As I noted back in February, we don't visit this store that often because it's not really on our regular route, and my last trip there was pretty much wasted. But if we're already headed out to one of the home centers in East Brunswick (which we were), it isn't that big a detour to hit the thrift store too, and I figured that even if it didn't have anything for me, it should at least be able to provide us with something as simple as a man's belt. Well, it did...and, to my surprise, a few other items besides.
Since the belt was our primary objective, we went looking for that first. Brian tried on a couple and found a simple black leather one in a suitable size. It was priced at $12.99, which seemed a bit high for a thrift shop item (though I've never actually bought a man's belt before, so maybe I just don't know what they should cost). However, the tag on it was green, and we were there on a green-tag day, which made the final cost a much more reasonable $6.49.
Then, having found what we came for, we split up to scan the rest of the racks, just in case we happened across anything else we could use. Based on my last visit, I wasn't actually expecting to find anything, but as I flipped through the racks of grey tops (the same ones I'd perused without success on my last trip), lo and behold, I actually found a V-neck cotton pullover that fit pretty well. (I didn't bother waiting in line for a fitting room, just pulled it on over my T-shirt right there in the aisle, and while I couldn't find a full-length mirror to evaluate it from every angle, I was able to see enough of myself in the mirror by the hat section to tell that it looked okay.) This was priced at $7.99—which might have been a bit higher than average due to the Calvin Klein label inside, a feature that doesn't actually add any value for me—and it was a yellow tag, so we had to pay the full amount. But after having spent much of last winter and this spring searching for a simple grey pullover, both in thrift stores and in catalogues, without success, I decided anything that fit me was a bargain at the price.
I then wandered over to the shoe rack, where, once again, I wasn't really expecting to find anything in my size. And I didn't, exactly, but I did find a pair of sturdy hiking boots in black leather (which I'm willing to wear if it's bought secondhand) in a men's size 5 1/2. That's a little big for me (a men's 4 or 4 1/2 is closer to my usual size), and when I tried them on, they were indeed a bit roomy in the toe. However, they still felt reasonably snug, and would presumably be even more so with a heavy winter sock. And since, as you may recall, I have some doubts about how long my current pair of winter boots will last, spending a little money on a backup pair seemed like a reasonable idea. These were priced at $14.99, but the green tag on their soles reduced them to $7.49. And since they're a well-respected brand (Timberland) and have no visible wear on the soles and just the faintest hint of scuffing on the uppers, they should hold up quite well.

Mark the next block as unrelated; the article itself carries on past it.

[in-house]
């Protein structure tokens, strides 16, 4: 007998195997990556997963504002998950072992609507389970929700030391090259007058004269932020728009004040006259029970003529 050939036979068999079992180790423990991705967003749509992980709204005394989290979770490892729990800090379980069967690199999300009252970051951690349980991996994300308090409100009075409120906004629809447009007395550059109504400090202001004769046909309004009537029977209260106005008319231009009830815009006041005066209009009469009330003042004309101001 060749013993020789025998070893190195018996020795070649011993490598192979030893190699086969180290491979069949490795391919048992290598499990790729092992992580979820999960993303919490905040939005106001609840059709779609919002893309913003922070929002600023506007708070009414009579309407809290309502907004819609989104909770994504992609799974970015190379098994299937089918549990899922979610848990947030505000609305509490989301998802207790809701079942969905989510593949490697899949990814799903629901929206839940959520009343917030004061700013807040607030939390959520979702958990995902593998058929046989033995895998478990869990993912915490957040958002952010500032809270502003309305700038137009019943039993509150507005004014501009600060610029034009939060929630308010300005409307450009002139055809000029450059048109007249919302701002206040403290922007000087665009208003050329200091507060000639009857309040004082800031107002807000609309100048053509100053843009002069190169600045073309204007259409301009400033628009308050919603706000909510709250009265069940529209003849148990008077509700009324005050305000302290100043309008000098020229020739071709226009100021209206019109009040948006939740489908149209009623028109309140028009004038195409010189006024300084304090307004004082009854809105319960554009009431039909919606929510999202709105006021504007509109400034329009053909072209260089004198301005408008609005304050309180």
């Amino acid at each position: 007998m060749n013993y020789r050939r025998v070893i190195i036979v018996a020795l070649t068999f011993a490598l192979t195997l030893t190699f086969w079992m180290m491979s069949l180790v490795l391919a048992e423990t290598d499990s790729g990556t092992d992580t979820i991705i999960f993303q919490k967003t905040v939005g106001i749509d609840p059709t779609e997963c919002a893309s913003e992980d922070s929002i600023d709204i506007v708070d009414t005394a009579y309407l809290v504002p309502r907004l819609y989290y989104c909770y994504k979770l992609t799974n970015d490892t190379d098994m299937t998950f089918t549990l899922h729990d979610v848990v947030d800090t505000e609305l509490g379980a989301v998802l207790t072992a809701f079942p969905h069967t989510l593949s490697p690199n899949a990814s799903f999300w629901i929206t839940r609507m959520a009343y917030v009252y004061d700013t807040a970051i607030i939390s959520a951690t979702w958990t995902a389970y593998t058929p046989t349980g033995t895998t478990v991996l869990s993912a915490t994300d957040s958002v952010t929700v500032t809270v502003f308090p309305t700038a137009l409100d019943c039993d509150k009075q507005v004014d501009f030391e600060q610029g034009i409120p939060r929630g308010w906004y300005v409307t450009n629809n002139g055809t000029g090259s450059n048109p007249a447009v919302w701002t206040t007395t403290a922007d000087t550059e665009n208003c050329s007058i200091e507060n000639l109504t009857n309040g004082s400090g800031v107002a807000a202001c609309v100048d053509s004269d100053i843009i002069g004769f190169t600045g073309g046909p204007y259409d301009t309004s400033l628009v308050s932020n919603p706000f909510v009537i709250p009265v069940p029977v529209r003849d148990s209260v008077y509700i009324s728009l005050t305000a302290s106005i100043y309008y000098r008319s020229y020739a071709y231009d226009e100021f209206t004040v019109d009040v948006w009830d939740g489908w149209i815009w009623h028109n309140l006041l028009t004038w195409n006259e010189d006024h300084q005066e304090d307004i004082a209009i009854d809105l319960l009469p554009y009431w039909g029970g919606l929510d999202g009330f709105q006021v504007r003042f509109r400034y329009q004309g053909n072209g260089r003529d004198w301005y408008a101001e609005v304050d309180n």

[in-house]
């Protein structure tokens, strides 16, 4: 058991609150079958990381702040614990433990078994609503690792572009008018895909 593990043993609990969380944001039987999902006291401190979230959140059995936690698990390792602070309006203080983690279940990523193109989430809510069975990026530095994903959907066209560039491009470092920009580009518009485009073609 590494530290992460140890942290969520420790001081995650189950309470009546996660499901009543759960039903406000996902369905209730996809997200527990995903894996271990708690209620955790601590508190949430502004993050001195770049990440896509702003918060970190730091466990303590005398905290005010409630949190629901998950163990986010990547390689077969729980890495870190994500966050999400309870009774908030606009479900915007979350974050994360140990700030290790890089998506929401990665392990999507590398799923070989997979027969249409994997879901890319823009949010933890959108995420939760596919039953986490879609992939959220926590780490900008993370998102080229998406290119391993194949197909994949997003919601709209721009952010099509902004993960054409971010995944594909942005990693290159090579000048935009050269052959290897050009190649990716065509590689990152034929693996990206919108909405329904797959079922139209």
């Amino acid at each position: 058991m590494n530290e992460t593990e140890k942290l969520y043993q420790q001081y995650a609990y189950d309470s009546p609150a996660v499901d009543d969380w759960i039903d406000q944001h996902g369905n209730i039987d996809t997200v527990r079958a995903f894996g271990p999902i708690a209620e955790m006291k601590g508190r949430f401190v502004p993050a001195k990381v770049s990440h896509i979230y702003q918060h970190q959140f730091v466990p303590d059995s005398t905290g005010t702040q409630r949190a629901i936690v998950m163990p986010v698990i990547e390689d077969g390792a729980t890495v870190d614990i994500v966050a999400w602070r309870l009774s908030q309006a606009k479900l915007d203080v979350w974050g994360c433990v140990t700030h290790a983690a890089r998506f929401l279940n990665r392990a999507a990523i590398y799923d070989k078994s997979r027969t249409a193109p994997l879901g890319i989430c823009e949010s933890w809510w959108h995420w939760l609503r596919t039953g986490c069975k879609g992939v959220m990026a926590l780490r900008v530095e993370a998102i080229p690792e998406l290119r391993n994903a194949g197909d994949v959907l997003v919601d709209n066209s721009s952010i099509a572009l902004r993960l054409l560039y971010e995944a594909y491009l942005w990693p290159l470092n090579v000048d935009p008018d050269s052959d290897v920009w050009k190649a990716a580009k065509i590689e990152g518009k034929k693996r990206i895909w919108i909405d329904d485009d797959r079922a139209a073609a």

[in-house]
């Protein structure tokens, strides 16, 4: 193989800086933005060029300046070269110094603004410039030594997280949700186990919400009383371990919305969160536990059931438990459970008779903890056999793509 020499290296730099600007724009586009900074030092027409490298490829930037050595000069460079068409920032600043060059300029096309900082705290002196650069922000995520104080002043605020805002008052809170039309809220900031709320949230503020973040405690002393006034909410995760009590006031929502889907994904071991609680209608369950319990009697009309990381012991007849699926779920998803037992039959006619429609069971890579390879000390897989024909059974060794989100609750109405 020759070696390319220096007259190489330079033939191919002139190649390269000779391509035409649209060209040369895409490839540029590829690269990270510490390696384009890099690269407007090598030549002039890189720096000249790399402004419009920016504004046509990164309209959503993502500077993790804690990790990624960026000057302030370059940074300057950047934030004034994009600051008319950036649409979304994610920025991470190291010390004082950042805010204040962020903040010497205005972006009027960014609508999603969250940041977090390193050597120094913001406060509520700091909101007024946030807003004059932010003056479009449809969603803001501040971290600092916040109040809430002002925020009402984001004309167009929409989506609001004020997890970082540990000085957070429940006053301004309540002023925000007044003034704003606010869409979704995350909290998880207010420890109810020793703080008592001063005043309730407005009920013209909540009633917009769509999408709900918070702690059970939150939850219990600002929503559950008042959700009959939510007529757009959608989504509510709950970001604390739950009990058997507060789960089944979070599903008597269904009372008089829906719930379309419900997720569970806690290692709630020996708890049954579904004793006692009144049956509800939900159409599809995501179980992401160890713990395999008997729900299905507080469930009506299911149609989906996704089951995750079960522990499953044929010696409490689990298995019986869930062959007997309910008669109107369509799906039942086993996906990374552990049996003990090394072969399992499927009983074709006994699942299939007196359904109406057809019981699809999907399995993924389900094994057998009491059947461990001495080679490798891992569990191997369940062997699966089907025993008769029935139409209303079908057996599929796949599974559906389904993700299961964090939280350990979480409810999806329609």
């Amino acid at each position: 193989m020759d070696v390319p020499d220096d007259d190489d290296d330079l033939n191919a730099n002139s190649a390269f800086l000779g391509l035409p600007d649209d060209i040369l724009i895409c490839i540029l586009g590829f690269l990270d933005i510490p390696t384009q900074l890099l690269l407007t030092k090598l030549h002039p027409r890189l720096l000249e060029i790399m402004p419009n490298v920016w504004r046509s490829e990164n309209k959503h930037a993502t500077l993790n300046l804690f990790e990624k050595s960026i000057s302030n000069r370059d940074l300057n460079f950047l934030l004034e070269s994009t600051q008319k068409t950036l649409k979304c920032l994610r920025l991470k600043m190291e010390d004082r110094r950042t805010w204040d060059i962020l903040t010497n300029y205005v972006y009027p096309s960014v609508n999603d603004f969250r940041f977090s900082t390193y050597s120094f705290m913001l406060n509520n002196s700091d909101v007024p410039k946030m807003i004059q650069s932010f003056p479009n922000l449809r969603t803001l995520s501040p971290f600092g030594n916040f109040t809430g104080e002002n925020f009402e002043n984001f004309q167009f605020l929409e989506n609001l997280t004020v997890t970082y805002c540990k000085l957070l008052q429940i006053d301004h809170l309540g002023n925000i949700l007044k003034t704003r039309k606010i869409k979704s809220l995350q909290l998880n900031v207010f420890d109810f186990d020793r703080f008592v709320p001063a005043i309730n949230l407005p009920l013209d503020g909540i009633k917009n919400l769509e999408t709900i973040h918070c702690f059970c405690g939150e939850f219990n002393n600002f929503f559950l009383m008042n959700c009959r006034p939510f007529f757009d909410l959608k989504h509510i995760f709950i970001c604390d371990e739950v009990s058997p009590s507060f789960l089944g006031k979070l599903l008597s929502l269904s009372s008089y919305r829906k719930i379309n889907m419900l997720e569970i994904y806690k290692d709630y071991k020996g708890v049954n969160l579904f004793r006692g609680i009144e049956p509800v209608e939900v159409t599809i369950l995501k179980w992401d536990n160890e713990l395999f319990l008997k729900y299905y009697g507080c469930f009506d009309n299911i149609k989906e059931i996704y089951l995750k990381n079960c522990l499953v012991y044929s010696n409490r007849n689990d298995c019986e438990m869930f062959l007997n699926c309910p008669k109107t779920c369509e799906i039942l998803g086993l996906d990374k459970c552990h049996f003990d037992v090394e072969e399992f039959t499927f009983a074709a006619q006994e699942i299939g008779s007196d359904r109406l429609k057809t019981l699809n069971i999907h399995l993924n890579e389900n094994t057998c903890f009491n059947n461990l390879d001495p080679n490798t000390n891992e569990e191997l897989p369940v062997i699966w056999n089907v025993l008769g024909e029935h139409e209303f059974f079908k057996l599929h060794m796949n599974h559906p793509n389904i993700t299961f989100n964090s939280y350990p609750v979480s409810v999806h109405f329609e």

When I rejoined Brian, he was carrying two items: a pair of green shorts and a videotape of the movie Little Big Man. Yeah, a videotape—remember those? We tend to buy new videos in DVD or, more recently, downloadable form, but we've held on to our old VCR, and it allows us to take advantage of the occasional great deal—like this classic film priced at a mere 99 cents (49 cents with the green tag). The green shorts were in a cargo style, which isn't Brian's usual preference, but they were also a size 34, which is small enough for him to wear (after some recent weight loss) even without his new belt. The tag on them was red, but at $4.29, they were still a bargain. (At home, fresh out of the shower with no shirt and his hair uncombed, he put them on and said, "Look, they're Abercrombie and Fitch! Do I look young and hip?" Um, no, but did you actually want to?)
So altogether, we got shoes and a sweater for me, shorts and a belt for Brian, and a movie for both of us—including several name-brand items—all for $26.78 including tax. (Clothing isn't taxed in New Jersey, so the only sales tax was 3 cents for the movie.) For me, that made this trip satisfying enough to cancel out the disappointment of the previous one. So I've now revised my opinion of this Goodwill store from "not worth the trip" to "hit or miss": you might find nothing of use, or you might find lots, and there's really no way to predict which ahead of time. Thus, while I still don't consider it worthy of a special trip (that might only end in disappointment), I do now think it's worth going just a bit out of our way to stop by, if we're already in the general area, to see if we happen to strike it lucky.